Mechanical stimuli come in two forms, shock impacts or continuous vibrations. Shock impacts are commonly produced from equipment doors slamming, connections to the equipment during operation, guns firing and drops during operation. Continuous vibrations can come from fans, engines and rocket propulsion. Shock impacts are time domain impulses, a force for a given period of time, and are best characterized with the Laplace transform. Continuous vibrations are frequency domain accelerations. These stimuli can be input into the electromechanical transfer function to compute the unwanted microphonic output phase or frequency modulation.
The electromechanical transfer function can be derived using lumped element component models and the System International (SI) units for the microphonic component.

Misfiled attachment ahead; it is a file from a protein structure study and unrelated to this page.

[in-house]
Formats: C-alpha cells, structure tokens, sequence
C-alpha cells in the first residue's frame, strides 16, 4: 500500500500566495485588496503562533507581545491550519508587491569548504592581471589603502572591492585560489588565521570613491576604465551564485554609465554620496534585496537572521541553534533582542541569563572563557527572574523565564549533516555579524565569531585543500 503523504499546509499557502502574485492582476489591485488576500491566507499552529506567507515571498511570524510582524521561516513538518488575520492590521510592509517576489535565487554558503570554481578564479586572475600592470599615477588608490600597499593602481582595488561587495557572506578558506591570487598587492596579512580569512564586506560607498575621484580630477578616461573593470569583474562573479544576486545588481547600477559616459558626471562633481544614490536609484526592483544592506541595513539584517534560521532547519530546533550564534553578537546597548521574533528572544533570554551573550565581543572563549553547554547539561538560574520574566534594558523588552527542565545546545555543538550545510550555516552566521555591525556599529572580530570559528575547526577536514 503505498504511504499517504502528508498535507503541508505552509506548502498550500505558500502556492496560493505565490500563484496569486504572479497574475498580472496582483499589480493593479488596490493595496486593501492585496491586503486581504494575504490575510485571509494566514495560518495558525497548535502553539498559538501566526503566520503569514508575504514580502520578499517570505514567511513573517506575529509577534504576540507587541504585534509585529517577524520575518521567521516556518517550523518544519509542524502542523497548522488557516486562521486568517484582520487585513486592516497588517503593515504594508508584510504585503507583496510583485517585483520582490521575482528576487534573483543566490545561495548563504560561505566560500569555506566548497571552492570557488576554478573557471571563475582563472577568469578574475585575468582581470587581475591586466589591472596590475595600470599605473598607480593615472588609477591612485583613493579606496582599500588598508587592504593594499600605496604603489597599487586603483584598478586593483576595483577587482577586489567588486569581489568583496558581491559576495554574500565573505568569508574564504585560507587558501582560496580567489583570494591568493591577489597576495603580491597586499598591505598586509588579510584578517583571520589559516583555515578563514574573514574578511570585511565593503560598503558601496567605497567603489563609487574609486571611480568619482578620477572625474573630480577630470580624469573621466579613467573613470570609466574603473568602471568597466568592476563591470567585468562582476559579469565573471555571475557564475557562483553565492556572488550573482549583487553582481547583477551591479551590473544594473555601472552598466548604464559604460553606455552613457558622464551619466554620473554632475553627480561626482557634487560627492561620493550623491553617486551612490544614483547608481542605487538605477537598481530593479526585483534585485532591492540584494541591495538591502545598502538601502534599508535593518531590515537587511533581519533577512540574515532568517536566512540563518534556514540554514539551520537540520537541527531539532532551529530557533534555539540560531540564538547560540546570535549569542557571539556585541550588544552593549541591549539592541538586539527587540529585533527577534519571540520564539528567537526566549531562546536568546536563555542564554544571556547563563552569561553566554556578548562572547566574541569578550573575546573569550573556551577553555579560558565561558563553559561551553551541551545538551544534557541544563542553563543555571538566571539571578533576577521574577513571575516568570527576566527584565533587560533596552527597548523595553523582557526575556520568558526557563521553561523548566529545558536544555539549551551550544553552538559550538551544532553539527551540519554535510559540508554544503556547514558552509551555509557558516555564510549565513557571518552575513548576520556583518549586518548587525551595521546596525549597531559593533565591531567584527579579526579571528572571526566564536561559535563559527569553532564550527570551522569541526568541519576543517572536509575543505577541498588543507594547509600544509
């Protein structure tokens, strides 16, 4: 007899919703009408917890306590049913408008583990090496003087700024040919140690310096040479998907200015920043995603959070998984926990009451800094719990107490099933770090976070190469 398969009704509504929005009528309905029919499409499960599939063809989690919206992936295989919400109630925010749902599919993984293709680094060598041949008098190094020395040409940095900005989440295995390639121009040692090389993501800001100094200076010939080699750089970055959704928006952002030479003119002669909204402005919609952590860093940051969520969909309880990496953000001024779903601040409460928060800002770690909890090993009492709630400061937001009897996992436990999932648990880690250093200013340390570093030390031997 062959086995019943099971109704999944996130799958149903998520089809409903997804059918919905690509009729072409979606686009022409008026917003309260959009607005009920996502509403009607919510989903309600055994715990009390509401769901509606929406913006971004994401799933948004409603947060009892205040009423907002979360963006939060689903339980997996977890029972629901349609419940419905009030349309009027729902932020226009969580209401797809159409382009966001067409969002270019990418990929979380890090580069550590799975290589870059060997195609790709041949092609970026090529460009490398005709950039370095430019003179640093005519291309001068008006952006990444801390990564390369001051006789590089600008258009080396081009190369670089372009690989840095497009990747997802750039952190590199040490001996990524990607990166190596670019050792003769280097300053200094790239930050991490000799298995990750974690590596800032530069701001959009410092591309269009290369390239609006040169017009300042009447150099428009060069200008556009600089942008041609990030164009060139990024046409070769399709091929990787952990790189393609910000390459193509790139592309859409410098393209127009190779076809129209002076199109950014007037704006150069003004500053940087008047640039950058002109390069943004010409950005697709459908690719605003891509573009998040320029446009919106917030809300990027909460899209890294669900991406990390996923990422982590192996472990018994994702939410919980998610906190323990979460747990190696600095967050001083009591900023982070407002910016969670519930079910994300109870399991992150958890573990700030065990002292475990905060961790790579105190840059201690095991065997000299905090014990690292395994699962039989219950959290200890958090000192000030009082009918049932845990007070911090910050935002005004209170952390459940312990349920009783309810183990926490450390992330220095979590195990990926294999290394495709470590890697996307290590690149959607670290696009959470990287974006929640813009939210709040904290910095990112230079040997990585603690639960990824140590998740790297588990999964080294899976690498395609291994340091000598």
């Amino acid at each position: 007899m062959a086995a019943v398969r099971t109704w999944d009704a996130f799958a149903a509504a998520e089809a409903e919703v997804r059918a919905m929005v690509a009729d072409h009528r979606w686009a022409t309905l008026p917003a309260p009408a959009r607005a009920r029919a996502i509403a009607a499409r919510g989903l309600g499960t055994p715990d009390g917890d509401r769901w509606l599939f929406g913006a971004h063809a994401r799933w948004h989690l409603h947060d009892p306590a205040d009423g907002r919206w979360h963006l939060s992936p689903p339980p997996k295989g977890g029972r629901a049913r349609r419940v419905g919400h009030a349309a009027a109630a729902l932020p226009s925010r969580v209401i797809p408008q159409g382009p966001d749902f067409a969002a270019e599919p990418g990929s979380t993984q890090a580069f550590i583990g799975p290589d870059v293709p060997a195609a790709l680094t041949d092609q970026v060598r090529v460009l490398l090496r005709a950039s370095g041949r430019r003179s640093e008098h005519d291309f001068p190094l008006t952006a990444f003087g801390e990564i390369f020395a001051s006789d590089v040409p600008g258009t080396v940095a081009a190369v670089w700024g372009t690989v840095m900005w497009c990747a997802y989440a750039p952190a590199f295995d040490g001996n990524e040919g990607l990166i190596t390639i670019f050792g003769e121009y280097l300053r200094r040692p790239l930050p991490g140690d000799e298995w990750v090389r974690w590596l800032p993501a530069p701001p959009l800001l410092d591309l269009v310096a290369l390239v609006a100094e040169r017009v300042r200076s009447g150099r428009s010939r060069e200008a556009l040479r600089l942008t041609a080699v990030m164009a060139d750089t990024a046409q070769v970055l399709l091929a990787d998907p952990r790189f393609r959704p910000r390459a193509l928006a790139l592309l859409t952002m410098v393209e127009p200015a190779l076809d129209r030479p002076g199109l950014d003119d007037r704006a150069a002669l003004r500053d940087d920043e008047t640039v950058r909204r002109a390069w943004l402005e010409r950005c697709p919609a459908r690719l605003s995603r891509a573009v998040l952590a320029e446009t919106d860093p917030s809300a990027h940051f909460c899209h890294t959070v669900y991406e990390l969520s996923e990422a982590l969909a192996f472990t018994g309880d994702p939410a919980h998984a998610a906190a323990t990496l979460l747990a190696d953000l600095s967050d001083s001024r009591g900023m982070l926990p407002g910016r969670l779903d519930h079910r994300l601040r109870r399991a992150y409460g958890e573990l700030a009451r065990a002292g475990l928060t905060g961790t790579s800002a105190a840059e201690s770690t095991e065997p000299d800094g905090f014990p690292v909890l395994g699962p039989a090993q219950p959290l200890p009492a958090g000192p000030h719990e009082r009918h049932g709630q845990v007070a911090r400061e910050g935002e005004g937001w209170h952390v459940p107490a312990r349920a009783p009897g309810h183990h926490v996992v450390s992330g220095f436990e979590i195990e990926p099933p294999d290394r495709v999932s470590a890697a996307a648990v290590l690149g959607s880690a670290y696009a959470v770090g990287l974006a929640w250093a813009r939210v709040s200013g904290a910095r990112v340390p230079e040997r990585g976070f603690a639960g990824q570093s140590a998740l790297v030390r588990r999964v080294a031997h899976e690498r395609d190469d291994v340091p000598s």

In practice, constructing the transfer function from the electromechanical components can be difficult. Modeling programs rarely encompass both the electrical and mechanical elements together. Another problem that is often encountered with commercial analysis packages is the inability to allow parameters like ferroelectric capacitance to change with applied force. Further complicating matters, oscillators are often the most microphonic components in the system. Oscillator modeling in itself can be difficult because these devices operate in a nonlinear manner.
Empirical measurement is often the best way to characterize the electromechanical transfer function. The time required to develop detailed models of the transfer function is usually prohibitive at the system level. Recalling that microphonic problems are typically discovered late in the system integration phase of a project, the focus is usually on very rapid characterization and repair.